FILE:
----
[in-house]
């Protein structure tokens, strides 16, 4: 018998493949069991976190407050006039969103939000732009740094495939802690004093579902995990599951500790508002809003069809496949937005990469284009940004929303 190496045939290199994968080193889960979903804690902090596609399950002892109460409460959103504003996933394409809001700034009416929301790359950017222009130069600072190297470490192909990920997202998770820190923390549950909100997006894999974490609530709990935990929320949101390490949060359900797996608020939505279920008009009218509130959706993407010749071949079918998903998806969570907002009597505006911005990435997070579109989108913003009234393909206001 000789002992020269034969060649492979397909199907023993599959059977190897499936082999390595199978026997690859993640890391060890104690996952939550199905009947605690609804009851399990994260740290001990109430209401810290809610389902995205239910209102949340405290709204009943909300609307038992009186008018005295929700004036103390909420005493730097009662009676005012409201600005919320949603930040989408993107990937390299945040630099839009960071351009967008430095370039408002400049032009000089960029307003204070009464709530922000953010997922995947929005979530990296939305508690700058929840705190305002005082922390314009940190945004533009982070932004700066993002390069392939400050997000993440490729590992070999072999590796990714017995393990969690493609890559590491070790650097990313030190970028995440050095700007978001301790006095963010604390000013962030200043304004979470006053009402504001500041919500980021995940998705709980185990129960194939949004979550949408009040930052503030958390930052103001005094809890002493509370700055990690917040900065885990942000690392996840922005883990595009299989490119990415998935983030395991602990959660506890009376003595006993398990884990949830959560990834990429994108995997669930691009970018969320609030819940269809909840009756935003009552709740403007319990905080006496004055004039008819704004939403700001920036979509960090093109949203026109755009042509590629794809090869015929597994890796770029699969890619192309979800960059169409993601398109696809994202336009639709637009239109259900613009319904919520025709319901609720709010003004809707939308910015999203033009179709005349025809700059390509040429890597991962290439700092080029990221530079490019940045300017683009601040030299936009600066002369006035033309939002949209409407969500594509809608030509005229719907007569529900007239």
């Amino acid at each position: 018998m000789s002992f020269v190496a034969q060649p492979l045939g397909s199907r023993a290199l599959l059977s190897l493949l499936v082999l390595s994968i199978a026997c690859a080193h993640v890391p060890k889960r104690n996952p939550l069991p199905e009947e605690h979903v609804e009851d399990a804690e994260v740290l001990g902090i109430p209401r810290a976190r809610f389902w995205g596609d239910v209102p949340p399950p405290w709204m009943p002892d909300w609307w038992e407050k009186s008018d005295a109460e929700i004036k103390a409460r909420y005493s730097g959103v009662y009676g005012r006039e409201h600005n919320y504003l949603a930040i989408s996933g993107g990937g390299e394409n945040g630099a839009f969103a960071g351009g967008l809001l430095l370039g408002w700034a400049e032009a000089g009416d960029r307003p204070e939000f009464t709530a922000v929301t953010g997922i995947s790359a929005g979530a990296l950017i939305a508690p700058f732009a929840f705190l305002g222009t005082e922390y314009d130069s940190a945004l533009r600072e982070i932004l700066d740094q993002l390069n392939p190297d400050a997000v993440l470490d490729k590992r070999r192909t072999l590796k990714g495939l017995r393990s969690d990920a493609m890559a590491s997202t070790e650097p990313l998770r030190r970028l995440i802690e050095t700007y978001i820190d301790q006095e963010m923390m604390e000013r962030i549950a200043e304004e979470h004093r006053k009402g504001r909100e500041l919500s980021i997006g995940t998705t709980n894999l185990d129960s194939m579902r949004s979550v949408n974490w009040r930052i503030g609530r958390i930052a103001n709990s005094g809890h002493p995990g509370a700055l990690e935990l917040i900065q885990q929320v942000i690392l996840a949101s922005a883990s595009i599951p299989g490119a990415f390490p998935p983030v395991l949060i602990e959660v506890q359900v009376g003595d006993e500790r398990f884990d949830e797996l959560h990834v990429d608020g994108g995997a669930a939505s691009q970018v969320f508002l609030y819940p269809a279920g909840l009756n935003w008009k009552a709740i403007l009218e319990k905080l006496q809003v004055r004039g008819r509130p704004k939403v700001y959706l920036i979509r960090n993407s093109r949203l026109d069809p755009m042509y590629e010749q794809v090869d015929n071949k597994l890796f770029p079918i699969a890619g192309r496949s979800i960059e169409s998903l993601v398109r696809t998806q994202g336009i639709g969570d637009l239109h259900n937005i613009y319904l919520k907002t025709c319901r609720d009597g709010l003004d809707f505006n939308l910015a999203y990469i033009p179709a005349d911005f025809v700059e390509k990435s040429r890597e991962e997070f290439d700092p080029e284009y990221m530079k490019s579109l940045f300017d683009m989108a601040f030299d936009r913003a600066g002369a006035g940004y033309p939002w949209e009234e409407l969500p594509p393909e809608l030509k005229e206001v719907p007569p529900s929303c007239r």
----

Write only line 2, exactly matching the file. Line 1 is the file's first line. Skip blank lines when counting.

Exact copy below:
């Protein structure tokens, strides 16, 4: 018998493949069991976190407050006039969103939000732009740094495939802690004093579902995990599951500790508002809003069809496949937005990469284009940004929303 190496045939290199994968080193889960979903804690902090596609399950002892109460409460959103504003996933394409809001700034009416929301790359950017222009130069600072190297470490192909990920997202998770820190923390549950909100997006894999974490609530709990935990929320949101390490949060359900797996608020939505279920008009009218509130959706993407010749071949079918998903998806969570907002009597505006911005990435997070579109989108913003009234393909206001 000789002992020269034969060649492979397909199907023993599959059977190897499936082999390595199978026997690859993640890391060890104690996952939550199905009947605690609804009851399990994260740290001990109430209401810290809610389902995205239910209102949340405290709204009943909300609307038992009186008018005295929700004036103390909420005493730097009662009676005012409201600005919320949603930040989408993107990937390299945040630099839009960071351009967008430095370039408002400049032009000089960029307003204070009464709530922000953010997922995947929005979530990296939305508690700058929840705190305002005082922390314009940190945004533009982070932004700066993002390069392939400050997000993440490729590992070999072999590796990714017995393990969690493609890559590491070790650097990313030190970028995440050095700007978001301790006095963010604390000013962030200043304004979470006053009402504001500041919500980021995940998705709980185990129960194939949004979550949408009040930052503030958390930052103001005094809890002493509370700055990690917040900065885990942000690392996840922005883990595009299989490119990415998935983030395991602990959660506890009376003595006993398990884990949830959560990834990429994108995997669930691009970018969320609030819940269809909840009756935003009552709740403007319990905080006496004055004039008819704004939403700001920036979509960090093109949203026109755009042509590629794809090869015929597994890796770029699969890619192309979800960059169409993601398109696809994202336009639709637009239109259900613009319904919520025709319901609720709010003004809707939308910015999203033009179709005349025809700059390509040429890597991962290439700092080029990221530079490019940045300017683009601040030299936009600066002369006035033309939002949209409407969500594509809608030509005229719907007569529900007239």